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RA 7A: The Bosporan Kingdom and Rome

Writing a history of the Bosporan Kingdom that incorporates all types of sources and the current knowledge is today too vast a task to be accomplished by a single author and encompassed in a single volume. Over the past years much work has been devoted to the early colonial period and a monograph on the kingdom at the turn of our era has appeared. The period that has received the least attention is the period of Roman influence. Unlike the western and southern part of the Black Sea, the Bosporan Kingdom was not incorporated into the provincial system, but continued to exist as a client kingdom outside the borders of the Roman Empire. Because of the richness and diversity of the sources in the form of epigraphical, archaeological, numismatic, and literary evidence, the area offers a unique possibility for studying how the Roman Empire extended its political and cultural influence across its borders. While the border region along the Rhine and Danube has been studied intensely, very little attention has so far been paid outside Russian and Ukrainian scholarship to the Bosporan Kingdom as a neighbour to the Roman Empire. A better understanding of this relationship can offer a deeper insight into how people outside the Roman Empire reacted to its presence economically, culturally, and religiously – not just in the Black Sea area but at large.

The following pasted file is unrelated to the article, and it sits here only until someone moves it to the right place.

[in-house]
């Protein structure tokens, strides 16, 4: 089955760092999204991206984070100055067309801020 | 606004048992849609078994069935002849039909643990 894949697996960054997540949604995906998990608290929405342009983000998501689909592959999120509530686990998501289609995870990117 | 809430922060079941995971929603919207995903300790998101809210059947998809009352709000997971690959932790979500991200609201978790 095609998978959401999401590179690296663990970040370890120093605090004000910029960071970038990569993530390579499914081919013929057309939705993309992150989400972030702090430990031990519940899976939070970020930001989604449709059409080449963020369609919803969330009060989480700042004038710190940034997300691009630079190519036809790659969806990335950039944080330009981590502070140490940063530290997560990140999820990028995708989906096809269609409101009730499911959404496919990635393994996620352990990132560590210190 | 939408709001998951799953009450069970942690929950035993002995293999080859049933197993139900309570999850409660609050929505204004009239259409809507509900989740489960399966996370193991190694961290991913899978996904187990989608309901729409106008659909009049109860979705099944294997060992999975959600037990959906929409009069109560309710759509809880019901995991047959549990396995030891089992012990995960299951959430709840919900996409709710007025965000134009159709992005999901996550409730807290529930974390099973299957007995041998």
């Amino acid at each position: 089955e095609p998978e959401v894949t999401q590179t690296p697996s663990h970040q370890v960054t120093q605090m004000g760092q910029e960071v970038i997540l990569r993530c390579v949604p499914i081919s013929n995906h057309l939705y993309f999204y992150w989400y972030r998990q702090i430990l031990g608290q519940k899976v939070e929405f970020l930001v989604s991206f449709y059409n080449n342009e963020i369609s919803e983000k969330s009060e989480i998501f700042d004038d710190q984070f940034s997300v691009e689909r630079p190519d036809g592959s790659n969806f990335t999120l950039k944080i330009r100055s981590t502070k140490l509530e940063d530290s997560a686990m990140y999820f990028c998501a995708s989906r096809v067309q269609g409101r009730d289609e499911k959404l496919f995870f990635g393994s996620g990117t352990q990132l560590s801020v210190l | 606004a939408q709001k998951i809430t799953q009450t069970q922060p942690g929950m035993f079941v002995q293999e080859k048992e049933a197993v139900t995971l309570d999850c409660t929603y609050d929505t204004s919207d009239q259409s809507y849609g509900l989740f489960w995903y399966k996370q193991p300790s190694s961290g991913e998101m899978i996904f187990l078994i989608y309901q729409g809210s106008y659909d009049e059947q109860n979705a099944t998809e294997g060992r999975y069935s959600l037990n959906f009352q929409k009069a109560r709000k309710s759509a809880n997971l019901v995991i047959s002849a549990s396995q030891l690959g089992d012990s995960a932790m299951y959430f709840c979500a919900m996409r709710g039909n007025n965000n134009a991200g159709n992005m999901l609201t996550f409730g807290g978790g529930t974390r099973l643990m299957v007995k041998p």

The Roman presence in the Black Sea shifted the power balance and disrupted established trade networks. RA 2B has shown that the fish industry underwent profound changes in the Roman period, and it is likely that other sectors of the economy responded similarly to presence of the new Roman market. There are indications that trade with the western Black Sea gained prominence, perhaps in the slipstream of the Roman navy patrolling the area from the Danube region, but it remains to be answered whether this concerned very specific types of goods or whether it was part of a general trend, that also affected the traditional connection across the sea to northeastern Asia Minor.

During the Roman period, a new ethnic group, the Sarmatians, became the dominant non-Greek ethnic group in the Bosporan Kingdom. This Nomadic tribe came into the area from the northeast in the first century BC and slowly penetrated the Bosporan society. By the 1st century AD the royal family was of Sarmatian origin. The rich source material from graves and grave stelae have the potential for a detailed study of the process of assimilation of the Sarmatians within the Bosporan Kingdom as well as the response of the Greek population to the new political situation.

 

Responsible: Jakob Munk Højte

Main activity: International conference in 2009.


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